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In search of the timeless wisdom : an inquiry into the ecological implications of the loss of tradition in Western civilization

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Malyon-Bein, Angela Eugenie (2001) In search of the timeless wisdom : an inquiry into the ecological implications of the loss of tradition in Western civilization. PhD thesis, University of Tasmania.

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Abstract

This thesis examines the 'way of thinking' that dominates the modern worldview,
which has been, it is argued, responsible for the ecological crisis. 'Modernism' -
which includes scientism, rationalism, humanism, and psychologism - is being
universalized and applied throughout the world, largely by means of
the Western-led process of globalization. The thesis traces the development
of this thinking from its roots in early Christianity, through Scholasticism, the
Renaissance, the Reformation, the Scientific Revolution and the Enlightenment,
to the present day myth of material progress and growth.
It is argued that predominant philosophical and practical solutions to the
ecological crisis are limited since they are constructed within a conceptual
framework which is part of the problem. The modem worldview represents
a loss of traditional wisdom. 'Traditionalism' — or the sophia perennis —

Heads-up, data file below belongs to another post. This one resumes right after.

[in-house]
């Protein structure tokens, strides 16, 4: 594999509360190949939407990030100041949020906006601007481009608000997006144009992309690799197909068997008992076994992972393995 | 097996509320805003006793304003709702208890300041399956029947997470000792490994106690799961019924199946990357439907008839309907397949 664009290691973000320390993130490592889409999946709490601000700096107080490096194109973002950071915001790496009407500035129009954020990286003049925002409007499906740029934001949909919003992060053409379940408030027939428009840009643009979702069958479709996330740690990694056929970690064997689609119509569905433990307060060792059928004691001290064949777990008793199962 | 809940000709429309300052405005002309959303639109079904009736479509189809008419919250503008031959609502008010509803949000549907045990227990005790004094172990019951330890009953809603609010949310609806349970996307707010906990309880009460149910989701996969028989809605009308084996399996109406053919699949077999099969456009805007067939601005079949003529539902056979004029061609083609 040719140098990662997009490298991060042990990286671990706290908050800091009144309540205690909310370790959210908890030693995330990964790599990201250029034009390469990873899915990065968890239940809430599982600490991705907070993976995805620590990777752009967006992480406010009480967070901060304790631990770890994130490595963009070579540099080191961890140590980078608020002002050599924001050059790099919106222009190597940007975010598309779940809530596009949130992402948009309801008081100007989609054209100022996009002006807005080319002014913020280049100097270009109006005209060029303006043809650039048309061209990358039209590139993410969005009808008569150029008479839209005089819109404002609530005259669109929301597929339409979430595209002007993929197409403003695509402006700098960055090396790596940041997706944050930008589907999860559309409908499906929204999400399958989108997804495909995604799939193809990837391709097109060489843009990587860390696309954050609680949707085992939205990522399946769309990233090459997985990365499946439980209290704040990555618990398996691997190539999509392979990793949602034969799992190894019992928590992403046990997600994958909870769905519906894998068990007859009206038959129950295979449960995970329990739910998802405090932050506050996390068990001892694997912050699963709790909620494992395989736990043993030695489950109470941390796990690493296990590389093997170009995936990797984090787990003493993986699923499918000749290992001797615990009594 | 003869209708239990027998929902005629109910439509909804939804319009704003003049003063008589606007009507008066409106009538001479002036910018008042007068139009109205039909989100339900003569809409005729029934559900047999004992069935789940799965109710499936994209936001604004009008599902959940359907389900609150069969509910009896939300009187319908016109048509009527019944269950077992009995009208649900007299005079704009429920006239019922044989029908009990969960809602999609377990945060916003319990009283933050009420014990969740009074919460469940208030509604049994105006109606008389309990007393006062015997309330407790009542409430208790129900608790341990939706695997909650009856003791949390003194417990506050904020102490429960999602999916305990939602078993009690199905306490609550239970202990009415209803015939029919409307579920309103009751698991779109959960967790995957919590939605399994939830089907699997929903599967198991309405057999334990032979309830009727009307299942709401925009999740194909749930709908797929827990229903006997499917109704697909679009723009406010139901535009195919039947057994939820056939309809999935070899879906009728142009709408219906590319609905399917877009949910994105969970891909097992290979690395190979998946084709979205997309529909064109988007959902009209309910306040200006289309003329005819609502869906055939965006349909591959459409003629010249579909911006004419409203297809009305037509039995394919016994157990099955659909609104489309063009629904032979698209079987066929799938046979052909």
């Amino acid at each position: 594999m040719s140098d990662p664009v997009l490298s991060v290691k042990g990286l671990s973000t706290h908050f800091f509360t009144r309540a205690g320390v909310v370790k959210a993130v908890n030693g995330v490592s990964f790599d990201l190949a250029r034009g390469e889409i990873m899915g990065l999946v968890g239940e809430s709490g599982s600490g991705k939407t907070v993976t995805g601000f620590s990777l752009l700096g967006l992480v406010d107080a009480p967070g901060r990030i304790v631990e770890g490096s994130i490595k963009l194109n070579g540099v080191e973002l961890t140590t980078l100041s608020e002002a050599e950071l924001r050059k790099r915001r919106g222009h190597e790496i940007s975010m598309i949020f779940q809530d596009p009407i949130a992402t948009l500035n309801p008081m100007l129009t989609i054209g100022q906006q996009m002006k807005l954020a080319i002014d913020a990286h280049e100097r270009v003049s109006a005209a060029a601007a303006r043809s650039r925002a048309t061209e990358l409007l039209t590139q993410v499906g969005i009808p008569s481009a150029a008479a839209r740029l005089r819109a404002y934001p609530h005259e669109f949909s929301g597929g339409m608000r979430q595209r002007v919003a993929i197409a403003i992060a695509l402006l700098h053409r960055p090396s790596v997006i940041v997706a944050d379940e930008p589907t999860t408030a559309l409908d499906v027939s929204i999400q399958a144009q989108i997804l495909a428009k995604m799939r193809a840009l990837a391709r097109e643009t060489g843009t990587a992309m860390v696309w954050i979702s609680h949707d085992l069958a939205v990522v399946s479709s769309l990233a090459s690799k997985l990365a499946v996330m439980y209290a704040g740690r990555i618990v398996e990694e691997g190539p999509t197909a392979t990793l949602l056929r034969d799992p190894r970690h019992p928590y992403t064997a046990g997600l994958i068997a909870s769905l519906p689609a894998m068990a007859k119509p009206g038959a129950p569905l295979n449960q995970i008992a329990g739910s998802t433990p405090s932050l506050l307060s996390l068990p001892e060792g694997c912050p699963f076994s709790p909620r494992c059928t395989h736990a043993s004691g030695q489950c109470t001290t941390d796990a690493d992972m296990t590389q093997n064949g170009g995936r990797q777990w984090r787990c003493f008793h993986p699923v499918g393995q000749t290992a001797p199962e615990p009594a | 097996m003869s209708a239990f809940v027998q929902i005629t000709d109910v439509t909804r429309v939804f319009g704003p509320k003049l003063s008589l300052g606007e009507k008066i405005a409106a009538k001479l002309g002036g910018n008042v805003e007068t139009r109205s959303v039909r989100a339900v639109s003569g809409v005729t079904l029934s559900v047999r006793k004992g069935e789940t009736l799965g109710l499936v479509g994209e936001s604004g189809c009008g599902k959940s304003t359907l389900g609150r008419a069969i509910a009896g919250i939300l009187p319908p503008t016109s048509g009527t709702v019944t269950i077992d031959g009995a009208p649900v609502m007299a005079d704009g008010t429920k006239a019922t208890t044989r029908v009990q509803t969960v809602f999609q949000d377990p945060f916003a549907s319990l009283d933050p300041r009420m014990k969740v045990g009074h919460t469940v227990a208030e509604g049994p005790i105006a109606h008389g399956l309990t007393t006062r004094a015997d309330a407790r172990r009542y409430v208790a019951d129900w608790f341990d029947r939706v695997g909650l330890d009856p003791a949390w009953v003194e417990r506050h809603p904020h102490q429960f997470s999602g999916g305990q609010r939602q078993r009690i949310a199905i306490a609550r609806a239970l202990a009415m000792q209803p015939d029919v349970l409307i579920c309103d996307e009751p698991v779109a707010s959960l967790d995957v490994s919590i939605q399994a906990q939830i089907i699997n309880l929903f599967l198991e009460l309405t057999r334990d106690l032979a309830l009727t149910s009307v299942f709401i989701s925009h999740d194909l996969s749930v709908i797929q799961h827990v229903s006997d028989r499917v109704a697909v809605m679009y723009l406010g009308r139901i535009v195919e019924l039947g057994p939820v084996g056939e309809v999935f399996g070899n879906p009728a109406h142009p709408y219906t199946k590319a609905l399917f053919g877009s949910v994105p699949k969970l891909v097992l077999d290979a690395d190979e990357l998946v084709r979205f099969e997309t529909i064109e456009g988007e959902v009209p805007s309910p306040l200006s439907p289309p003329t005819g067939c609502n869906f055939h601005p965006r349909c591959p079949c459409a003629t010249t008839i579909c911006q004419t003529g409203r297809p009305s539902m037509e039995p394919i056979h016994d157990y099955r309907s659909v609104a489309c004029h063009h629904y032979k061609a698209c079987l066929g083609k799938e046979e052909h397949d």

identifies the crisis as primarily a spiritual crisis. This timeless wisdom, which
is found within all traditional religions, is investigated. The thesis notes the
demise of this wisdom within Western Christianity during the Scientific
Revolution, and identifies Islam as an example of a civilization which
endeavoured to retain the restraining influence of the sophia perennis within its
science.
The thesis concludes by arguing that a metanoia — a transformation of
consciousness leading to a change of thinking — urgently needs to occur if
we are to acquire the means by which we can solve the ecological crisis.

Item Type: Thesis (PhD)
Keywords: Tradition (Philosophy), Ecology, Civilization, Western, Human ecology
Copyright Holders: The Author
Copyright Information:

Copyright 2001 the Author - The University is continuing to endeavour to trace the copyright
owner(s) and in the meantime this item has been reproduced here in good faith. We
would be pleased to hear from the copyright owner(s).

Additional Information:

Thesis (Ph.D.)--University of Tasmania, 2001. Includes bibliographical references

Date Deposited: 19 Dec 2014 02:41
Last Modified: 04 Aug 2017 04:01
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